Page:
College admission conundrum?
As college admissions letters crisscross the country, we wonder about standardized testing. Do the SAT and ACT accurately anticipate college success? Are they essential gauges of a student’s potential and ability?
Aye, says the College Board, which administers the Scholastic Aptitude Test to about 1.66 million high school students each year. “The SAT is among the most rigorously researched and designed tests in the world and dozens of internal and external studies show that the SAT is a valid predictor of college success for all students,” wrote Katherine Levin of the Board’s communications office.
The SAT costs $51, but she adds that between the SAT and advanced placement tests, the Board waives a total of more than $70 million in fees each year.
Nay, say a cadre of skeptics, who say standardized tests exclude intelligent students whose abilities are not measured well on the tests. A recent study of 123,000 students at institutions where standardized tests are optional found that non-submitters had an average college GPA (grade point average) just 0.05 below those who did report test scores for judging during admission.
College graduation rates were also close: test submitters were just 0.6 percent more likely to graduate than the non-submitters. “That’s nothing,” says William Hiss, the principal investigator. “What was surprising is how consistent the data has been,” he adds.
Hiss, who recently retired as long-time dean of admissions at Bates College in Maine, says the GPA and other aspects of the applicant’s high-school years are much better predictors of success. Bates ceased requiring standardized admission tests in 1984.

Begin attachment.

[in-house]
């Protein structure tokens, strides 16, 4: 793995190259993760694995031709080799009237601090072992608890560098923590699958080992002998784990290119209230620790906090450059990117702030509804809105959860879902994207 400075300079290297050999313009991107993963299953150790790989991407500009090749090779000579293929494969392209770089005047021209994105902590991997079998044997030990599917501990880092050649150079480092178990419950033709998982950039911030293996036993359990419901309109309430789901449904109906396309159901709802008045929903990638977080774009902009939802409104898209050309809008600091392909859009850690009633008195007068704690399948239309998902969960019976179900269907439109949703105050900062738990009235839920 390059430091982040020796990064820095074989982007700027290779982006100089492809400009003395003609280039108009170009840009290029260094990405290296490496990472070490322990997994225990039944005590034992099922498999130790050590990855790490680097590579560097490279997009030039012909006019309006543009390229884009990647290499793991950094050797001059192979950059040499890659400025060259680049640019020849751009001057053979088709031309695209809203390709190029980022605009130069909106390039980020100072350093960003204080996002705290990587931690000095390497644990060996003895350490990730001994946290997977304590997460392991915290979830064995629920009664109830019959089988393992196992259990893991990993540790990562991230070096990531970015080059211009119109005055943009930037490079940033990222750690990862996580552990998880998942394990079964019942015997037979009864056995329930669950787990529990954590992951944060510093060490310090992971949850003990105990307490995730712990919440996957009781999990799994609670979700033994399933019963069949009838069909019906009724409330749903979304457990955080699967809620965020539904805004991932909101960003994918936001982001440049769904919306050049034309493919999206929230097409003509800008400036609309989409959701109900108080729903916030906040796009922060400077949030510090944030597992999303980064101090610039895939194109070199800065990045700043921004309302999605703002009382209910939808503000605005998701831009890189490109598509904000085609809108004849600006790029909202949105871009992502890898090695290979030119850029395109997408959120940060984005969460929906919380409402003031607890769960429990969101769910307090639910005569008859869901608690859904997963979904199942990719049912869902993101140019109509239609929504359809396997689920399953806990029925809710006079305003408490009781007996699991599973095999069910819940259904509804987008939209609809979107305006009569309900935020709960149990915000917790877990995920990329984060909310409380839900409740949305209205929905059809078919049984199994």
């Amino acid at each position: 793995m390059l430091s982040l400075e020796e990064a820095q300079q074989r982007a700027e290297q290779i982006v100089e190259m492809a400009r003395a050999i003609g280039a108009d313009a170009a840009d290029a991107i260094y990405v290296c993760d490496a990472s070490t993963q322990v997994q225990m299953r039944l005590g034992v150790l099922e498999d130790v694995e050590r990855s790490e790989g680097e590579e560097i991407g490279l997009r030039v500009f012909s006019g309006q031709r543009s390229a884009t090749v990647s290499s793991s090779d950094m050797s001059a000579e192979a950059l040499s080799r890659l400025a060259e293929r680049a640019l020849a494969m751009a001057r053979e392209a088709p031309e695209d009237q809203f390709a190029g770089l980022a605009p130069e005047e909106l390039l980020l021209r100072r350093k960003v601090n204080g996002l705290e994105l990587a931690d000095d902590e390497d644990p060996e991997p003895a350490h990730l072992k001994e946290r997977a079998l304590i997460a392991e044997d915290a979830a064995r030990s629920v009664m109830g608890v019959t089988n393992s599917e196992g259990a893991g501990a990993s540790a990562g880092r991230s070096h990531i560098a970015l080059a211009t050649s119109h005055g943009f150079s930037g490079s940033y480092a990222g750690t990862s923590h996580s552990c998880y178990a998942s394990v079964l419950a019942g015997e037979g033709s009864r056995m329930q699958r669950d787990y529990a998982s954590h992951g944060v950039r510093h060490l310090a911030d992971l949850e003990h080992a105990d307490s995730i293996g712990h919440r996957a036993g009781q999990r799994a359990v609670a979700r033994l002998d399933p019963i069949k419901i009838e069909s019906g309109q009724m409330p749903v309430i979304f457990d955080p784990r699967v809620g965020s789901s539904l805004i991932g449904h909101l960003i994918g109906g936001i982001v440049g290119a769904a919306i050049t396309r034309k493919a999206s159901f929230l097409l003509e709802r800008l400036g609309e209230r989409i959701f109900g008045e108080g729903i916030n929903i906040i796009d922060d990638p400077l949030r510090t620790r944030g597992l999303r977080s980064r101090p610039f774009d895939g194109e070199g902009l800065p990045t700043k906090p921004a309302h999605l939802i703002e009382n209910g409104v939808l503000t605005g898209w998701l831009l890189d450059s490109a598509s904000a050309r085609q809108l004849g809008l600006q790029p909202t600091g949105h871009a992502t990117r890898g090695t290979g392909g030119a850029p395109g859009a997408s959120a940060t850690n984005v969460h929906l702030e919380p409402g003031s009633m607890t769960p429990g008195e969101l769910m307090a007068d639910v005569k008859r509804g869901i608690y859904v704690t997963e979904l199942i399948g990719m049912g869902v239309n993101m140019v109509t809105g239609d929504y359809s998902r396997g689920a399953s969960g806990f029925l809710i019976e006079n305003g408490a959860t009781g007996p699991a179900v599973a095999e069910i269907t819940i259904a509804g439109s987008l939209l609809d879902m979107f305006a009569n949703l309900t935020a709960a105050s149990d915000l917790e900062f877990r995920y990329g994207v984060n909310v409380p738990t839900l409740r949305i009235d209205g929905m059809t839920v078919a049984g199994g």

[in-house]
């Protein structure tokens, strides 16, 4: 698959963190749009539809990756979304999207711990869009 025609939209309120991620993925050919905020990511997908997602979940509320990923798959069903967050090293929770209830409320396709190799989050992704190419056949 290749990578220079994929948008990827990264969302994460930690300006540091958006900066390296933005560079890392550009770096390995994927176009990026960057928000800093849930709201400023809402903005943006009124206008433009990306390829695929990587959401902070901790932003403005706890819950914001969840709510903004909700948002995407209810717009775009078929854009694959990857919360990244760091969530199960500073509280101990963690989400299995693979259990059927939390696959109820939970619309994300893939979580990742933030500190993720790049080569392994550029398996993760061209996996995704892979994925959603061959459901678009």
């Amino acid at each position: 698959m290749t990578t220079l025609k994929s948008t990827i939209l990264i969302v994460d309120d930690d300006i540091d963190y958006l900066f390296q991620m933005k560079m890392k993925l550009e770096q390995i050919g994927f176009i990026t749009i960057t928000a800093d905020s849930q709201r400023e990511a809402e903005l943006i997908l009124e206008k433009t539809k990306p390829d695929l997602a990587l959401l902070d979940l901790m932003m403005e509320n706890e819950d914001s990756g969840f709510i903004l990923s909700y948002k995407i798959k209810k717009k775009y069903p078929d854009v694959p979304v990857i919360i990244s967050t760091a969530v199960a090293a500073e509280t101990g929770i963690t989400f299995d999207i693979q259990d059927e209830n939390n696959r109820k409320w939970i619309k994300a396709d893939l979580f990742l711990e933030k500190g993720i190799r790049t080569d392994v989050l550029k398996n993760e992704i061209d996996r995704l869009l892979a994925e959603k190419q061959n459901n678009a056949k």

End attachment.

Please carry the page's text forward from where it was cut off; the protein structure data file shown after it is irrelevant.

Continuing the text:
His studies of student performance at Bates mirrored his national study, Hiss says. “I was also pleased, and a little surprised, that … the non-submitters turn out to be, in higher percentages, members of all the subgroups that folk wisdom would tell you have not been helped by standardized tests: first generation to college, all categories of minorities, Pell grant recipients [who meet federal low-income standards], LD [learning differently] kids and marginally more women.” After looking at records from 33 public and private undergraduate institutions, the study found “few significant differences” between students who did and did not submit test scores.
re·ver·sion noun: return to a previous state
Absolve us. We could not resist using a classic “SAT-word,” from the test’s venerable vocabulary interrogatories (a category whose imminent metamorphosis will occur in 2016).
A third group comes down in the middle, averring that standardized tests facilitate better decisions. “I advocate using standardized tests for admission purposes, but think we need to change our expectations,” says James Wollack, associate professor of educational psychology and director of testing and evaluation services at the UW Center for Placement Testing at the University of Wisconsin-Madison.
“A test can only do so much,” Wollack cautions. “So long as we recognize that they tell us useful information, but only a small piece, and continue to use them in conjunction with other pieces of information during the admission process, then they are very valuable.”
To some extent, this reiterates the stand of the College Board: “In nearly all validity studies, high school GPA and SAT scores in combination are shown to be the best predictors of college success,” Levin wrote us. “The College Board continues to advocate for a variety of factors to be considered in the admissions process and high-quality research including our own shows that neither the SAT nor high school GPA should be used alone when making admissions decisions.”
cat·er·waul verb 1) to make a loud, unpleasant sound, like a cat in heat 2) to protest or complain noisily.
And even though most American colleges and universities still use one test or the other, a critical organization called Fairtest lists 800 schools that do not require them for admission, and says the “test-optional” list is growing.
John Fraire, vice president for student affairs and enrollment at Washington State University, said his university would persevere with its test-optional policy. “When it was first announced, in 2008, it got widespread support, now it’s become pretty much a non-issue. The walls have not crumbled, the university has not fallen apart, it’s business as usual.”